A huge topped tree? Why? Why not bring in a tree that's big, but can actually fit inside the the hall without being whacked back?

And more bad right around the corner...

Pseudopanax x 'Sabre', half dead and unceremoniously chopped. Why would you include these in your display garden? Honestly when I first saw the tree and these I thought the garden was some sort of parody, "what not to do"...

This pile of crisp white towels also had me asking why. Turns out they were laying on a massage table, of course everyone needs a massage table right above their waterfall!

Tags on plants in the garden...just say no. Signs yes, in a display garden people what to know what things are, but take off the nursery tags!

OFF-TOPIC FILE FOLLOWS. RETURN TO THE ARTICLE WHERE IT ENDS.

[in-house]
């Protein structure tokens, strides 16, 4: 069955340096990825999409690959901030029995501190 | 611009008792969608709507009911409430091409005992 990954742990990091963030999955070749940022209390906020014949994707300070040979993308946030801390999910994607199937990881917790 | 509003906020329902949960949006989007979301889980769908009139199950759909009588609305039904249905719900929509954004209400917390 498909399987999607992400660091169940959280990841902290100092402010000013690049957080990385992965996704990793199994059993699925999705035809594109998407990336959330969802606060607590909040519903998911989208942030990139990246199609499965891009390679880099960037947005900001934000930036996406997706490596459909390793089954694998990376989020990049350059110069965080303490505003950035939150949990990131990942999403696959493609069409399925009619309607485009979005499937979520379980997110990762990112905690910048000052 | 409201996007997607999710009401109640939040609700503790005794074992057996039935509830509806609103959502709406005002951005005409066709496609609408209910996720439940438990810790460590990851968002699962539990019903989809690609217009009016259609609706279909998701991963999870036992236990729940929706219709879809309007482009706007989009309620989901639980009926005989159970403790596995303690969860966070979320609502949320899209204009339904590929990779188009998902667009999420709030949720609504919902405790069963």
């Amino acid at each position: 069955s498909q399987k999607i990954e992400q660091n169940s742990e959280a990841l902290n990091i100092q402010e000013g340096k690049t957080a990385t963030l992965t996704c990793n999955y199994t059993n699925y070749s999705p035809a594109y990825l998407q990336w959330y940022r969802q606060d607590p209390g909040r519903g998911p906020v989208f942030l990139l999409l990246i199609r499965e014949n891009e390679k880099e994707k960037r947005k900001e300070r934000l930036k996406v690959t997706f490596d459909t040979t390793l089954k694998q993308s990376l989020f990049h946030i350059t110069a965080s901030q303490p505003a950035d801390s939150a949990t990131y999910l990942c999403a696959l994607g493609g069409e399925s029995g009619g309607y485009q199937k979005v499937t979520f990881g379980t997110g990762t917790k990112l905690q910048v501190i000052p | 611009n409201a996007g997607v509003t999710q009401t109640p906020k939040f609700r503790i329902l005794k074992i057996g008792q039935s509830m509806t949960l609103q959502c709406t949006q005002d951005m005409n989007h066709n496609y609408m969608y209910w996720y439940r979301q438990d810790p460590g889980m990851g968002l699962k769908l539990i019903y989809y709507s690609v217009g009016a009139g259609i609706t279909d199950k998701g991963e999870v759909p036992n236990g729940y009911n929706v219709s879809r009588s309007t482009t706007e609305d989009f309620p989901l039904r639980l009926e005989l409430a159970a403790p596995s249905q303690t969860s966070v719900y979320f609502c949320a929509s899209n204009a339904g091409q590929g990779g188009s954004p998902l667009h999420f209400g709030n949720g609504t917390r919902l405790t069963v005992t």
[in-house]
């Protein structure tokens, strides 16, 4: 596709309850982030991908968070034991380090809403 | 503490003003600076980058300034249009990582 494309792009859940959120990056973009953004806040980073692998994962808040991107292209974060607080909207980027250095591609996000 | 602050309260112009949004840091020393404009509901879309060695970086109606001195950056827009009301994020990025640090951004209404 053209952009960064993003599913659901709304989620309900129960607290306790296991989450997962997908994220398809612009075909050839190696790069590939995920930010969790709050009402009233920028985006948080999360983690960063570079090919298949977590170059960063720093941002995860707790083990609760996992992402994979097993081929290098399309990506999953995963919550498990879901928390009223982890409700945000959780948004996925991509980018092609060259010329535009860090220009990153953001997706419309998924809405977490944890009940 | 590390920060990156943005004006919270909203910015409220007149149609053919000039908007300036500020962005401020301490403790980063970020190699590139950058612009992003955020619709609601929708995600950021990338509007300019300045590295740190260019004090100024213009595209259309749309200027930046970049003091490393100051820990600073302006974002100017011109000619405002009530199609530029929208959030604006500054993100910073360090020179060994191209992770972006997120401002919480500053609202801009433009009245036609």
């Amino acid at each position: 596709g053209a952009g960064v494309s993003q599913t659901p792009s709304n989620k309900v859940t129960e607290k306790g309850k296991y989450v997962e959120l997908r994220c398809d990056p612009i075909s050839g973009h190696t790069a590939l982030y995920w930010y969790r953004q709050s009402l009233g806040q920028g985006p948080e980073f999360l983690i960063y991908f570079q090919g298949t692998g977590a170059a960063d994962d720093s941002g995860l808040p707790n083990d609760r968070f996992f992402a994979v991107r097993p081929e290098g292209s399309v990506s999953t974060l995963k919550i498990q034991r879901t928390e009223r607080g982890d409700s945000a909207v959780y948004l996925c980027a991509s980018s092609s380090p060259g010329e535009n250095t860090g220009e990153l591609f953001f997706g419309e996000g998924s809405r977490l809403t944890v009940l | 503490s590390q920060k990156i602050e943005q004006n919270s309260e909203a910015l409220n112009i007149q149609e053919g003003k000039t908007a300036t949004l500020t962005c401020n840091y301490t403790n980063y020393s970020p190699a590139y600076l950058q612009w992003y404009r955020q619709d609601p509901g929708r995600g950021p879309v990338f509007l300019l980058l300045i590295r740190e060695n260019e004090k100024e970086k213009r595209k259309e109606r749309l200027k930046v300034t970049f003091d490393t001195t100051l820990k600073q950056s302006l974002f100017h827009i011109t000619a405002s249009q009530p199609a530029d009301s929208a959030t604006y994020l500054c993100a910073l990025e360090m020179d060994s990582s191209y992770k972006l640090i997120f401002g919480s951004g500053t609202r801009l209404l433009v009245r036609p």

My issue with this image isn't it alone. It's that this garden seemed designed to check off all the clichés. Artwork, check.

Meditation garden, check. Raised wood deck, check.

Wall fountain, check. Within a small space they included everything but the fire...

Which brings me to the next section, a few observations about trends in the gardens. There were many instances of fire and water combined.

This was the most successful (in my opinion, of course everything here is just my opinion)...I love the simplicity and repetition...

This one, oh my! Was this fireplace removed from a home and re-purposed as a water feature? And look at the water, murky, muddy...kind gives me the creeps.



Structures, there were a lot of structures in the gardens. I liked this one, it's walls made of old windows with a corrugated roof...